What did they find? More than half of physicians age 50 and over had plans to leave their practice in the next 5 years, or weren’t sure about staying in practice. No physicians age 35-49 had plans to retire, but 20% weren’t sure they’d stay in practice. I take such numbers with a grain of salt, though. That’s partly because, as I said above, doctors like to complain. That’s also because saying what you are going to do in the future is not the same as what you will actually do. In case people hadn’t noticed, the job market isn’t too awesome out there. I think many physicians are delusional if they think they can just quit practicing medicine and find another lucrative job.
But I think that the reasons that primary care docs say they might quit are illuminating. Those reasons are likely the things that make them unhappy about practicing, and we can definitely learn from that.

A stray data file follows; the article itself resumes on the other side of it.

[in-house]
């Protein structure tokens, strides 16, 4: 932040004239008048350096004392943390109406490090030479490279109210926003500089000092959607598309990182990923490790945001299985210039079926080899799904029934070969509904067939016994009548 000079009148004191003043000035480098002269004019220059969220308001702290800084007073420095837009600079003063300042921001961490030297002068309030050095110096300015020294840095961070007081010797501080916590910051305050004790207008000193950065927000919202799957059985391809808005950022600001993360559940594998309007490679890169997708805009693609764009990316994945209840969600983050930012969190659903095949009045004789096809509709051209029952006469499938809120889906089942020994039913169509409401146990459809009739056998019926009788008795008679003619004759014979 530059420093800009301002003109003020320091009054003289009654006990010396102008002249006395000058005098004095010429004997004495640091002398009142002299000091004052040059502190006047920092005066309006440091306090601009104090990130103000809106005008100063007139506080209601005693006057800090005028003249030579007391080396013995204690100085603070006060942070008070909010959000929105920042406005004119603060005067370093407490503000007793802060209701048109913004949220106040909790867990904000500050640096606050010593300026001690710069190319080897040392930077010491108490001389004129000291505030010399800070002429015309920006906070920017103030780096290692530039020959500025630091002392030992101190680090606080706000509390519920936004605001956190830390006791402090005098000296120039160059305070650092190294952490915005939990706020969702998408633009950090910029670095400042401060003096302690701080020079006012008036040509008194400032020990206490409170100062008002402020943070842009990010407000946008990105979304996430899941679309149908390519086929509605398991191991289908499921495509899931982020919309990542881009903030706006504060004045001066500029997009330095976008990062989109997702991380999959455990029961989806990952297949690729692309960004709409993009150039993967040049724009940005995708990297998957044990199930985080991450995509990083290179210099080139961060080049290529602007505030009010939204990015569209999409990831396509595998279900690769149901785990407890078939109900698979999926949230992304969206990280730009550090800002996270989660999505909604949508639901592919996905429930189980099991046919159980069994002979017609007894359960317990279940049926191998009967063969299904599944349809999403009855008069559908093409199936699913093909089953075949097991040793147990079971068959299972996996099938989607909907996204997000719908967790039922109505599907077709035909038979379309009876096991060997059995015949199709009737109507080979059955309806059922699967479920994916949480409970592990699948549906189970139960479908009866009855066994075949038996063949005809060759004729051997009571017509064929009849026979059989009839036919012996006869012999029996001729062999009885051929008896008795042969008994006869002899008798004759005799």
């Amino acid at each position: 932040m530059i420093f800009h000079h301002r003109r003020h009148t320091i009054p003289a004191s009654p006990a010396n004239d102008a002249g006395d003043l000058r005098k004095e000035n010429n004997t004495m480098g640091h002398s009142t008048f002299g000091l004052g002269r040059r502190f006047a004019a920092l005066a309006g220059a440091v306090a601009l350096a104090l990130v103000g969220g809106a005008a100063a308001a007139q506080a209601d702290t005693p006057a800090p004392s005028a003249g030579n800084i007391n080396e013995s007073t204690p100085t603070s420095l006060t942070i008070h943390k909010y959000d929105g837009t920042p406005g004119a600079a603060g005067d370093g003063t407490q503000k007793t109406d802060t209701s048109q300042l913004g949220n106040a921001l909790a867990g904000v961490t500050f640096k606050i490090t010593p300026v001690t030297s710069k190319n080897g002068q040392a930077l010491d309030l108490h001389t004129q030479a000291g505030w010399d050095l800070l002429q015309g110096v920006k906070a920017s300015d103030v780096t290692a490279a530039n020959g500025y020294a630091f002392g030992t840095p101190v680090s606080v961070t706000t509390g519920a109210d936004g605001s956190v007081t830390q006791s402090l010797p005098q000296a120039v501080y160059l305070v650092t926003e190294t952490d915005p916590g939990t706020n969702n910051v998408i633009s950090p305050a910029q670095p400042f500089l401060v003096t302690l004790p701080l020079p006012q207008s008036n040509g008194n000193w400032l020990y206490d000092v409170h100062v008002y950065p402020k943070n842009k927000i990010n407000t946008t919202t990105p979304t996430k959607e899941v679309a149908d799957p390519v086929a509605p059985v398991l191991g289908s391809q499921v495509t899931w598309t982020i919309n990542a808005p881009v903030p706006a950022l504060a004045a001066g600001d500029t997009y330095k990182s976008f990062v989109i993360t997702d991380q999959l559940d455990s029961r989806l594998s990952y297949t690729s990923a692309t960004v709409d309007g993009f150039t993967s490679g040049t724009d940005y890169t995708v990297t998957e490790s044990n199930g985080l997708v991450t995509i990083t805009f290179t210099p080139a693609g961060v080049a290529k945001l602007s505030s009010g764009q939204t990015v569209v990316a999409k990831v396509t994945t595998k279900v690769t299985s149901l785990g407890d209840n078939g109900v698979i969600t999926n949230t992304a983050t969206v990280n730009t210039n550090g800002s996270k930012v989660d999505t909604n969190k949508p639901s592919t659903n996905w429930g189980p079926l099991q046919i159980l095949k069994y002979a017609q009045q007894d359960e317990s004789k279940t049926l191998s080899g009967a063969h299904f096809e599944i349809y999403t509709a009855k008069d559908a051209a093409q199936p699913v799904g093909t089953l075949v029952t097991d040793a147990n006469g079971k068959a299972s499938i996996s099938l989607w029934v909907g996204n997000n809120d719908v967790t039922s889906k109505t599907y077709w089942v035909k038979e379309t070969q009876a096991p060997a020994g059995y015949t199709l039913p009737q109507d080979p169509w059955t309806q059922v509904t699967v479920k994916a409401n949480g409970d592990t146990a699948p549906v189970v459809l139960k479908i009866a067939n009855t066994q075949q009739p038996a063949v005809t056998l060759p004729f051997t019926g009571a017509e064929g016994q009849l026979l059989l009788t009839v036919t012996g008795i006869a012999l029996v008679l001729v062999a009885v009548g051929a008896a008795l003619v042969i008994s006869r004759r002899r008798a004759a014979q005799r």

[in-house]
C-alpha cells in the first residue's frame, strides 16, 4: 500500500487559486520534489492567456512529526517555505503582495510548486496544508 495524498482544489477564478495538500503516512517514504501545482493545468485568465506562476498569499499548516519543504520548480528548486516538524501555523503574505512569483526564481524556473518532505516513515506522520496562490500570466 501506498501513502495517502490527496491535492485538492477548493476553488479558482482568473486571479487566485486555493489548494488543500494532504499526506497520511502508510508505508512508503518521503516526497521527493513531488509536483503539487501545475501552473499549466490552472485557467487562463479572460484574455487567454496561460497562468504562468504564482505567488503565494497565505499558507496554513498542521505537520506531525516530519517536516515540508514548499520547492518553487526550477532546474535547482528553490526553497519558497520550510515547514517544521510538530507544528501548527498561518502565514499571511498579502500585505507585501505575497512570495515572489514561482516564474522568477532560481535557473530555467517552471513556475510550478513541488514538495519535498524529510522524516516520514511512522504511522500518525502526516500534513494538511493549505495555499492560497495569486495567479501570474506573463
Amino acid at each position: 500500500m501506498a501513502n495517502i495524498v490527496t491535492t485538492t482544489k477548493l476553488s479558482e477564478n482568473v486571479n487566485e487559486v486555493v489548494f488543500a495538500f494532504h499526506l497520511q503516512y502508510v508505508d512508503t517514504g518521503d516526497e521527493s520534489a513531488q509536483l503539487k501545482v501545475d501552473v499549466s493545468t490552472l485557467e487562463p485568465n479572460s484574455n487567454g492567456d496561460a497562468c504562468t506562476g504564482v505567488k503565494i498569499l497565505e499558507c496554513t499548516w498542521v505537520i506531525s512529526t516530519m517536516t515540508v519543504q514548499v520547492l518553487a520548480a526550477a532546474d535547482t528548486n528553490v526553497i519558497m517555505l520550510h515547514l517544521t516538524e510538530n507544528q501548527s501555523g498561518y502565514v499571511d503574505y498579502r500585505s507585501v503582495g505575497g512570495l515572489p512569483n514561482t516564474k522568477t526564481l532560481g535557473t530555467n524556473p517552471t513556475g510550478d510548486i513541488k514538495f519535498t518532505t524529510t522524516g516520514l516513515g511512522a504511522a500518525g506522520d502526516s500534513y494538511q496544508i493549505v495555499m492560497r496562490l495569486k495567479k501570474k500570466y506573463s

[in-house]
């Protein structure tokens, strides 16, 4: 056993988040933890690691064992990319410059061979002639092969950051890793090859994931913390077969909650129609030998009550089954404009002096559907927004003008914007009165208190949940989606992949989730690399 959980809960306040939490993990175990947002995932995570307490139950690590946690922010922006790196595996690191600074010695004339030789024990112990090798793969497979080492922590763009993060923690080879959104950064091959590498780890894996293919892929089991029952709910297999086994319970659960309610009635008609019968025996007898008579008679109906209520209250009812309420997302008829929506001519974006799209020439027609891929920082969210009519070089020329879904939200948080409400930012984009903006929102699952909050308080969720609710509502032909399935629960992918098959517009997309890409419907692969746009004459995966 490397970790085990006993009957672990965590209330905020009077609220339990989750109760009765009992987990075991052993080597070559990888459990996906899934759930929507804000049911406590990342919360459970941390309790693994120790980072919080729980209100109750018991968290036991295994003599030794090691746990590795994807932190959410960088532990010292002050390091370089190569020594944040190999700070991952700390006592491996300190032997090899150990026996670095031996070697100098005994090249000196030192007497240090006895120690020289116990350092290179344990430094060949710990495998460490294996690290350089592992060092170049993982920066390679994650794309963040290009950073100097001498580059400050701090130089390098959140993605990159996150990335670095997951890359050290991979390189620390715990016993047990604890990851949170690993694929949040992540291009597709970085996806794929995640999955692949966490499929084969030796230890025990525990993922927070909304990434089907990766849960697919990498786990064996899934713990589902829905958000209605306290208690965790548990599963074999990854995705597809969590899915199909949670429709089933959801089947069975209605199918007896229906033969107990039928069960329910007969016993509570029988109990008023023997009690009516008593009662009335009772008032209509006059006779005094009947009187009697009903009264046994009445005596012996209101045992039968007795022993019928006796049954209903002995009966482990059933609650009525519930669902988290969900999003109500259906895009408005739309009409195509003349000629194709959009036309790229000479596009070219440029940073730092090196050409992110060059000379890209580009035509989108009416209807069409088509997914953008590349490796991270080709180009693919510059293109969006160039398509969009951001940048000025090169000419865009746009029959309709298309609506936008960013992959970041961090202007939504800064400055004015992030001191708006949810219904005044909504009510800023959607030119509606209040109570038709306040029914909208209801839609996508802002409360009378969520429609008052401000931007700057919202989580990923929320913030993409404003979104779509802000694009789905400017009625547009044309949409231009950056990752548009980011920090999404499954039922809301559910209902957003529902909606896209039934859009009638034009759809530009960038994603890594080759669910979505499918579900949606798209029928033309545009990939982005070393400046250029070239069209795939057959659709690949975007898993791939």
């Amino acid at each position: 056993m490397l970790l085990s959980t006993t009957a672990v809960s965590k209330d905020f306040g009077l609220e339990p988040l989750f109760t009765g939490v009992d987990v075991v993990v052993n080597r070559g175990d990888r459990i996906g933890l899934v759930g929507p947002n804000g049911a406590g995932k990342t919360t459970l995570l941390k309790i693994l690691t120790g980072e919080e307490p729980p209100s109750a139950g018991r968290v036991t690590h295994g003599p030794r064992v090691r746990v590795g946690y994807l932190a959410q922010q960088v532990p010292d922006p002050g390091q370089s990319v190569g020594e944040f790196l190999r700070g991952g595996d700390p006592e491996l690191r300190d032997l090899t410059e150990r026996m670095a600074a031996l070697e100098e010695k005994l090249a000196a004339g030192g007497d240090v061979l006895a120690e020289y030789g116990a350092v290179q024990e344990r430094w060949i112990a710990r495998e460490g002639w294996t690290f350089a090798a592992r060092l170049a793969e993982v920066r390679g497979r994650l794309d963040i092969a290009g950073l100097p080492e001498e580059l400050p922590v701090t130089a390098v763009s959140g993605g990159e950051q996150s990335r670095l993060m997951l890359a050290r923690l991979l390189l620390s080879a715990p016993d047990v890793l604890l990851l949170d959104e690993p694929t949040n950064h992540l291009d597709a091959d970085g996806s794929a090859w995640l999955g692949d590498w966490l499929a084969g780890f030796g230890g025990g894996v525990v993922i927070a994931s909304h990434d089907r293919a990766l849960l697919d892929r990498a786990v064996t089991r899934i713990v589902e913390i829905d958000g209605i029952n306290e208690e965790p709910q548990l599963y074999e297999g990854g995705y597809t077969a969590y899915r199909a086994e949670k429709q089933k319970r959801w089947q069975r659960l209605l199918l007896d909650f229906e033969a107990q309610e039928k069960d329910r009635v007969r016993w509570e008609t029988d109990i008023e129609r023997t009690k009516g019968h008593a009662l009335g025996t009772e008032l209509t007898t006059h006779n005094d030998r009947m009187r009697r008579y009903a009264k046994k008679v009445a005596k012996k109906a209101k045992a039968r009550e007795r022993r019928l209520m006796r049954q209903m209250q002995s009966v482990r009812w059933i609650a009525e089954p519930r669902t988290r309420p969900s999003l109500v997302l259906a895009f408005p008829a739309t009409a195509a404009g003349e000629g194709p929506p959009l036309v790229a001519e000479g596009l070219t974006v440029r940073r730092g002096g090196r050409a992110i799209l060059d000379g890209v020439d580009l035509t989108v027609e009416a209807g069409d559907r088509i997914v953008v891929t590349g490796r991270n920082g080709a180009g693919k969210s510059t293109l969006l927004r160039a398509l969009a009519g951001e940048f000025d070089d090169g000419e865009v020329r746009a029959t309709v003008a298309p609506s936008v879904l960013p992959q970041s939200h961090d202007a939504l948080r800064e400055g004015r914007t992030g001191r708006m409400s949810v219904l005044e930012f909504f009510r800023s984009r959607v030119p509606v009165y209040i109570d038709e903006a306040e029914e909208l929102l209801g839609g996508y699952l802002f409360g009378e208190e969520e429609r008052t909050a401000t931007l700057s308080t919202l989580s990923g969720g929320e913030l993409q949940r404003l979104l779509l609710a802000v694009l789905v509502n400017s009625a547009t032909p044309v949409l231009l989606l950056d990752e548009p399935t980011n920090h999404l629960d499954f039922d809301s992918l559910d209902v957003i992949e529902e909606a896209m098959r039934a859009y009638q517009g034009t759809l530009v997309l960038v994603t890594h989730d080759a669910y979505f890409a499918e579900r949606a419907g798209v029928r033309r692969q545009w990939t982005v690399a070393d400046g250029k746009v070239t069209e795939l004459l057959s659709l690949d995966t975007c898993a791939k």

I once called an older version of Paul Ryan’s budget plan “voodoo economics.” But you have to admire him. He has just released a new plan that slashes the deficit from 8 percent of GDP to around 1 percent by the end of the decade while simultaneously keeping revenues at 18 percent of GDP over the decade, very close to their historical average. To be sure, the specific policies required to get there are not well specified and there is much that I don’t like, such as the assumption that we don’t need new revenues to close the fiscal gap; still, after reading the “Path to Prosperity” I came away with a sense that there is food for thought, worthy of further discussion and debate, in this document.
I came to this conclusion after reading the section of the document called “repairing the safety net.” I had figured out that a lot of the savings in this plan had to come from slashing programs for the poor so I expected to be horrified by what I read. I am not in favor of cutting programs for the poor, especially in a plan that reduces taxes for the wealthy and leaves Social Security virtually untouched. Instead, I found myself at least intrigued with the arguments that I found in this section of the plan. They are thoughtful, well-articulated, and worthy of further debate.